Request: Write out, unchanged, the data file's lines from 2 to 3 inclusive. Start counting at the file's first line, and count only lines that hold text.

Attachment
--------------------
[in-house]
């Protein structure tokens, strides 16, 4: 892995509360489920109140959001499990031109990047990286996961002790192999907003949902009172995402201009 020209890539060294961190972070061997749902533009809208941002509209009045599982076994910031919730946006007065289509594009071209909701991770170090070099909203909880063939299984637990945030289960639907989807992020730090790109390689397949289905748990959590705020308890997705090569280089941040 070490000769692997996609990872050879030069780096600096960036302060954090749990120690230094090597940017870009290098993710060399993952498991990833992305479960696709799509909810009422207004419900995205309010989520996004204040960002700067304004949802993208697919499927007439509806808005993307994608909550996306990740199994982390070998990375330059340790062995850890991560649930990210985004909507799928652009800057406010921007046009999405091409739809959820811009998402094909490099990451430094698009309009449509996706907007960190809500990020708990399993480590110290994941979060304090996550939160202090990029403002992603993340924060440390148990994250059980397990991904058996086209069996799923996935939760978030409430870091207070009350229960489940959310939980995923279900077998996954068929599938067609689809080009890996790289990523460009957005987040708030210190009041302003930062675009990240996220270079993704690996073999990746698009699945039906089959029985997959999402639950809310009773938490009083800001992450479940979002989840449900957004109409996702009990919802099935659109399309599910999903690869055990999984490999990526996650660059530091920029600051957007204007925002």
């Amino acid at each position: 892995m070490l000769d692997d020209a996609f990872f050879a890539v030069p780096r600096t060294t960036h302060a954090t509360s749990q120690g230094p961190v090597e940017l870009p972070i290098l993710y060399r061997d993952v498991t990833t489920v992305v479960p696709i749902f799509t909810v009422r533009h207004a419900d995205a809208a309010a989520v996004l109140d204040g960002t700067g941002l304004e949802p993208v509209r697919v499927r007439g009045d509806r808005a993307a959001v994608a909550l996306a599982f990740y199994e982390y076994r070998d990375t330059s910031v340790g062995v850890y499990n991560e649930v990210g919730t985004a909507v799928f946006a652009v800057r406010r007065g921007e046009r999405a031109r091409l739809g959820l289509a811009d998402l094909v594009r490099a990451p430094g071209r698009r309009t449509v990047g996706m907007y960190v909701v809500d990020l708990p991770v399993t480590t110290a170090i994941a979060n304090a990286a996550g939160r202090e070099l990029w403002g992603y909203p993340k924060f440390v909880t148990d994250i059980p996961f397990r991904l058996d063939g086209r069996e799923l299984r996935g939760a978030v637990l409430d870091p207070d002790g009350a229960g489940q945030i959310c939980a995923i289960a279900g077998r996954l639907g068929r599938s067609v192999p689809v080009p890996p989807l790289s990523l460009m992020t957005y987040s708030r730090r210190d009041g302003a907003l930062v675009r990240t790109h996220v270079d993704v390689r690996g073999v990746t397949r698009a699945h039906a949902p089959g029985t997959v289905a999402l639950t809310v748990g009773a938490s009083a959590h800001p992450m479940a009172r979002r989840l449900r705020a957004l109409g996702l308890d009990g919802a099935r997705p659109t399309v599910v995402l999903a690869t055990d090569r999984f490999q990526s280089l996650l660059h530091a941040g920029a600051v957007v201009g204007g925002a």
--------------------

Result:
């Protein structure tokens, strides 16, 4: 892995509360489920109140959001499990031109990047990286996961002790192999907003949902009172995402201009 020209890539060294961190972070061997749902533009809208941002509209009045599982076994910031919730946006007065289509594009071209909701991770170090070099909203909880063939299984637990945030289960639907989807992020730090790109390689397949289905748990959590705020308890997705090569280089941040 070490000769692997996609990872050879030069780096600096960036302060954090749990120690230094090597940017870009290098993710060399993952498991990833992305479960696709799509909810009422207004419900995205309010989520996004204040960002700067304004949802993208697919499927007439509806808005993307994608909550996306990740199994982390070998990375330059340790062995850890991560649930990210985004909507799928652009800057406010921007046009999405091409739809959820811009998402094909490099990451430094698009309009449509996706907007960190809500990020708990399993480590110290994941979060304090996550939160202090990029403002992603993340924060440390148990994250059980397990991904058996086209069996799923996935939760978030409430870091207070009350229960489940959310939980995923279900077998996954068929599938067609689809080009890996790289990523460009957005987040708030210190009041302003930062675009990240996220270079993704690996073999990746698009699945039906089959029985997959999402639950809310009773938490009083800001992450479940979002989840449900957004109409996702009990919802099935659109399309599910999903690869055990999984490999990526996650660059530091920029600051957007204007925002």
């Amino acid at each position: 892995m070490l000769d692997d020209a996609f990872f050879a890539v030069p780096r600096t060294t960036h302060a954090t509360s749990q120690g230094p961190v090597e940017l870009p972070i290098l993710y060399r061997d993952v498991t990833t489920v992305v479960p696709i749902f799509t909810v009422r533009h207004a419900d995205a809208a309010a989520v996004l109140d204040g960002t700067g941002l304004e949802p993208v509209r697919v499927r007439g009045d509806r808005a993307a959001v994608a909550l996306a599982f990740y199994e982390y076994r070998d990375t330059s910031v340790g062995v850890y499990n991560e649930v990210g919730t985004a909507v799928f946006a652009v800057r406010r007065g921007e046009r999405a031109r091409l739809g959820l289509a811009d998402l094909v594009r490099a990451p430094g071209r698009r309009t449509v990047g996706m907007y960190v909701v809500d990020l708990p991770v399993t480590t110290a170090i994941a979060n304090a990286a996550g939160r202090e070099l990029w403002g992603y909203p993340k924060f440390v909880t148990d994250i059980p996961f397990r991904l058996d063939g086209r069996e799923l299984r996935g939760a978030v637990l409430d870091p207070d002790g009350a229960g489940q945030i959310c939980a995923i289960a279900g077998r996954l639907g068929r599938s067609v192999p689809v080009p890996p989807l790289s990523l460009m992020t957005y987040s708030r730090r210190d009041g302003a907003l930062v675009r990240t790109h996220v270079d993704v390689r690996g073999v990746t397949r698009a699945h039906a949902p089959g029985t997959v289905a999402l639950t809310v748990g009773a938490s009083a959590h800001p992450m479940a009172r979002r989840l449900r705020a957004l109409g996702l308890d009990g919802a099935r997705p659109t399309v599910v995402l999903a690869t055990d090569r999984f490999q990526s280089l996650l660059h530091a941040g920029a600051v957007v201009g204007g925002a």